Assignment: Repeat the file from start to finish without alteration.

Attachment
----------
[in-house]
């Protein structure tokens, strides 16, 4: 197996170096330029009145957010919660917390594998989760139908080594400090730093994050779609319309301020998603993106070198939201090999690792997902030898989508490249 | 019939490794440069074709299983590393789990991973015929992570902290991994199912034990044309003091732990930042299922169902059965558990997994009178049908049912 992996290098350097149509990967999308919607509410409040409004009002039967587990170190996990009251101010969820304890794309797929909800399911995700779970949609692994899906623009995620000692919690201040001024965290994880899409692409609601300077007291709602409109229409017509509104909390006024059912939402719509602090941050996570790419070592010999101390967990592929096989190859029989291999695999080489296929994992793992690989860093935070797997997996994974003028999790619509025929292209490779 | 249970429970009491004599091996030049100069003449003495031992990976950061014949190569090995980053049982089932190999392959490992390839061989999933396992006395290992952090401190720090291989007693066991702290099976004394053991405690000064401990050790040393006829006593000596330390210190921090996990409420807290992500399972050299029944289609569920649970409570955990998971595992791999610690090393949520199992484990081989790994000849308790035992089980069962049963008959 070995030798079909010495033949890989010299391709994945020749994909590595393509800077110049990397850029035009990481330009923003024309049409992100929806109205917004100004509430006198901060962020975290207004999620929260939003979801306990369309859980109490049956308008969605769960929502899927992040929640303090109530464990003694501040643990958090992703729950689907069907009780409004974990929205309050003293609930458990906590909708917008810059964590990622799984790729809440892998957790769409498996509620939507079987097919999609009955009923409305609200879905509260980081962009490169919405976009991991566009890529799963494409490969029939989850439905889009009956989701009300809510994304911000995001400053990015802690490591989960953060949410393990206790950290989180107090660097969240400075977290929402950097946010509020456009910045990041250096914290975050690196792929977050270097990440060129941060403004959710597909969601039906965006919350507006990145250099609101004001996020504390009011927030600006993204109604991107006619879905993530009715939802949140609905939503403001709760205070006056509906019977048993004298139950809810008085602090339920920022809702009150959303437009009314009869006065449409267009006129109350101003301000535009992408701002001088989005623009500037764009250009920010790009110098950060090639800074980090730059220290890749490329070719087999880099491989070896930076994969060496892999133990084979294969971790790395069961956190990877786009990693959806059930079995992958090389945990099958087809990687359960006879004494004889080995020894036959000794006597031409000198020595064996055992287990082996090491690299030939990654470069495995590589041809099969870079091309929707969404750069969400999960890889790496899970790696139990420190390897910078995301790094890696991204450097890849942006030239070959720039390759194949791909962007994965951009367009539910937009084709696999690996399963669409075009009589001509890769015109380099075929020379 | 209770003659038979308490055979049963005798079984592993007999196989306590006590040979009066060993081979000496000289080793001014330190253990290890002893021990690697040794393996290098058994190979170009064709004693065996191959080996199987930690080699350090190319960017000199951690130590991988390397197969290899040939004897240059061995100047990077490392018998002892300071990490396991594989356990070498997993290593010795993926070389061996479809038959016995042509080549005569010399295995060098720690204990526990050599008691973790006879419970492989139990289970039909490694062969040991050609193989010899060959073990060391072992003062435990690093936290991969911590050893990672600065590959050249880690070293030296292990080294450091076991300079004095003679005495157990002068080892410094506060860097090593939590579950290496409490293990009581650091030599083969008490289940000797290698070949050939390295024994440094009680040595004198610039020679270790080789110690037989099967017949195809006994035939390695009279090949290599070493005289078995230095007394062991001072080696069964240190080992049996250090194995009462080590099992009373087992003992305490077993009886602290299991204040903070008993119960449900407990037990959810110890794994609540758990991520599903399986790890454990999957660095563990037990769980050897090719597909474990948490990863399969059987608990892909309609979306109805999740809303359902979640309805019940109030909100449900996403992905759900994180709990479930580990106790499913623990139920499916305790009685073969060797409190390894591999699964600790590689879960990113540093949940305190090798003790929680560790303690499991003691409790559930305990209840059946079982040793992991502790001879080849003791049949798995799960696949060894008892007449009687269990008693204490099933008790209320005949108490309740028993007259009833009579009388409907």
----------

[in-house]
């Protein structure tokens, strides 16, 4: 197996170096330029009145957010919660917390594998989760139908080594400090730093994050779609319309301020998603993106070198939201090999690792997902030898989508490249 | 019939490794440069074709299983590393789990991973015929992570902290991994199912034990044309003091732990930042299922169902059965558990997994009178049908049912 992996290098350097149509990967999308919607509410409040409004009002039967587990170190996990009251101010969820304890794309797929909800399911995700779970949609692994899906623009995620000692919690201040001024965290994880899409692409609601300077007291709602409109229409017509509104909390006024059912939402719509602090941050996570790419070592010999101390967990592929096989190859029989291999695999080489296929994992793992690989860093935070797997997996994974003028999790619509025929292209490779 | 249970429970009491004599091996030049100069003449003495031992990976950061014949190569090995980053049982089932190999392959490992390839061989999933396992006395290992952090401190720090291989007693066991702290099976004394053991405690000064401990050790040393006829006593000596330390210190921090996990409420807290992500399972050299029944289609569920649970409570955990998971595992791999610690090393949520199992484990081989790994000849308790035992089980069962049963008959 070995030798079909010495033949890989010299391709994945020749994909590595393509800077110049990397850029035009990481330009923003024309049409992100929806109205917004100004509430006198901060962020975290207004999620929260939003979801306990369309859980109490049956308008969605769960929502899927992040929640303090109530464990003694501040643990958090992703729950689907069907009780409004974990929205309050003293609930458990906590909708917008810059964590990622799984790729809440892998957790769409498996509620939507079987097919999609009955009923409305609200879905509260980081962009490169919405976009991991566009890529799963494409490969029939989850439905889009009956989701009300809510994304911000995001400053990015802690490591989960953060949410393990206790950290989180107090660097969240400075977290929402950097946010509020456009910045990041250096914290975050690196792929977050270097990440060129941060403004959710597909969601039906965006919350507006990145250099609101004001996020504390009011927030600006993204109604991107006619879905993530009715939802949140609905939503403001709760205070006056509906019977048993004298139950809810008085602090339920920022809702009150959303437009009314009869006065449409267009006129109350101003301000535009992408701002001088989005623009500037764009250009920010790009110098950060090639800074980090730059220290890749490329070719087999880099491989070896930076994969060496892999133990084979294969971790790395069961956190990877786009990693959806059930079995992958090389945990099958087809990687359960006879004494004889080995020894036959000794006597031409000198020595064996055992287990082996090491690299030939990654470069495995590589041809099969870079091309929707969404750069969400999960890889790496899970790696139990420190390897910078995301790094890696991204450097890849942006030239070959720039390759194949791909962007994965951009367009539910937009084709696999690996399963669409075009009589001509890769015109380099075929020379 | 209770003659038979308490055979049963005798079984592993007999196989306590006590040979009066060993081979000496000289080793001014330190253990290890002893021990690697040794393996290098058994190979170009064709004693065996191959080996199987930690080699350090190319960017000199951690130590991988390397197969290899040939004897240059061995100047990077490392018998002892300071990490396991594989356990070498997993290593010795993926070389061996479809038959016995042509080549005569010399295995060098720690204990526990050599008691973790006879419970492989139990289970039909490694062969040991050609193989010899060959073990060391072992003062435990690093936290991969911590050893990672600065590959050249880690070293030296292990080294450091076991300079004095003679005495157990002068080892410094506060860097090593939590579950290496409490293990009581650091030599083969008490289940000797290698070949050939390295024994440094009680040595004198610039020679270790080789110690037989099967017949195809006994035939390695009279090949290599070493005289078995230095007394062991001072080696069964240190080992049996250090194995009462080590099992009373087992003992305490077993009886602290299991204040903070008993119960449900407990037990959810110890794994609540758990991520599903399986790890454990999957660095563990037990769980050897090719597909474990948490990863399969059987608990892909309609979306109805999740809303359902979640309805019940109030909100449900996403992905759900994180709990479930580990106790499913623990139920499916305790009685073969060797409190390894591999699964600790590689879960990113540093949940305190090798003790929680560790303690499991003691409790559930305990209840059946079982040793992991502790001879080849003791049949798995799960696949060894008892007449009687269990008693204490099933008790209320005949108490309740028993007259009833009579009388409907």